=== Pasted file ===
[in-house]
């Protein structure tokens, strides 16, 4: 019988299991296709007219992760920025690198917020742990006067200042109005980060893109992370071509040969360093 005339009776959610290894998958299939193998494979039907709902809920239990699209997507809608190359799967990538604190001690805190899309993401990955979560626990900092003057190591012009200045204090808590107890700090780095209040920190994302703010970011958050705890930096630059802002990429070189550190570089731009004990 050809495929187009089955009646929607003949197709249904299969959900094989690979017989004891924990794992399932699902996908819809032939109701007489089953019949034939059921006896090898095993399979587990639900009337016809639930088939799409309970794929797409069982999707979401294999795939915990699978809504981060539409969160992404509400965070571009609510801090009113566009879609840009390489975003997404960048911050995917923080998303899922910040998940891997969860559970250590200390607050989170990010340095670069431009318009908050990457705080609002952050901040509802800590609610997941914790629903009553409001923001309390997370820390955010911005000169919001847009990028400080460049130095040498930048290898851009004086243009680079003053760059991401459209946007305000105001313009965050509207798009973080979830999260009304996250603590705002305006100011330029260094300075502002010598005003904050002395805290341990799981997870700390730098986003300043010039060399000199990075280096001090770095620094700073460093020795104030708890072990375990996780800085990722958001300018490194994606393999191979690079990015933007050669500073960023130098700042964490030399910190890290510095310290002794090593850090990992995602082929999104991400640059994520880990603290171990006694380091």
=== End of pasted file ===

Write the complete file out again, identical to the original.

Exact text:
[in-house]
């Protein structure tokens, strides 16, 4: 019988299991296709007219992760920025690198917020742990006067200042109005980060893109992370071509040969360093 005339009776959610290894998958299939193998494979039907709902809920239990699209997507809608190359799967990538604190001690805190899309993401990955979560626990900092003057190591012009200045204090808590107890700090780095209040920190994302703010970011958050705890930096630059802002990429070189550190570089731009004990 050809495929187009089955009646929607003949197709249904299969959900094989690979017989004891924990794992399932699902996908819809032939109701007489089953019949034939059921006896090898095993399979587990639900009337016809639930088939799409309970794929797409069982999707979401294999795939915990699978809504981060539409969160992404509400965070571009609510801090009113566009879609840009390489975003997404960048911050995917923080998303899922910040998940891997969860559970250590200390607050989170990010340095670069431009318009908050990457705080609002952050901040509802800590609610997941914790629903009553409001923001309390997370820390955010911005000169919001847009990028400080460049130095040498930048290898851009004086243009680079003053760059991401459209946007305000105001313009965050509207798009973080979830999260009304996250603590705002305006100011330029260094300075502002010598005003904050002395805290341990799981997870700390730098986003300043010039060399000199990075280096001090770095620094700073460093020795104030708890072990375990996780800085990722958001300018490194994606393999191979690079990015933007050669500073960023130098700042964490030399910190890290510095310290002794090593850090990992995602082929999104991400640059994520880990603290171990006694380091």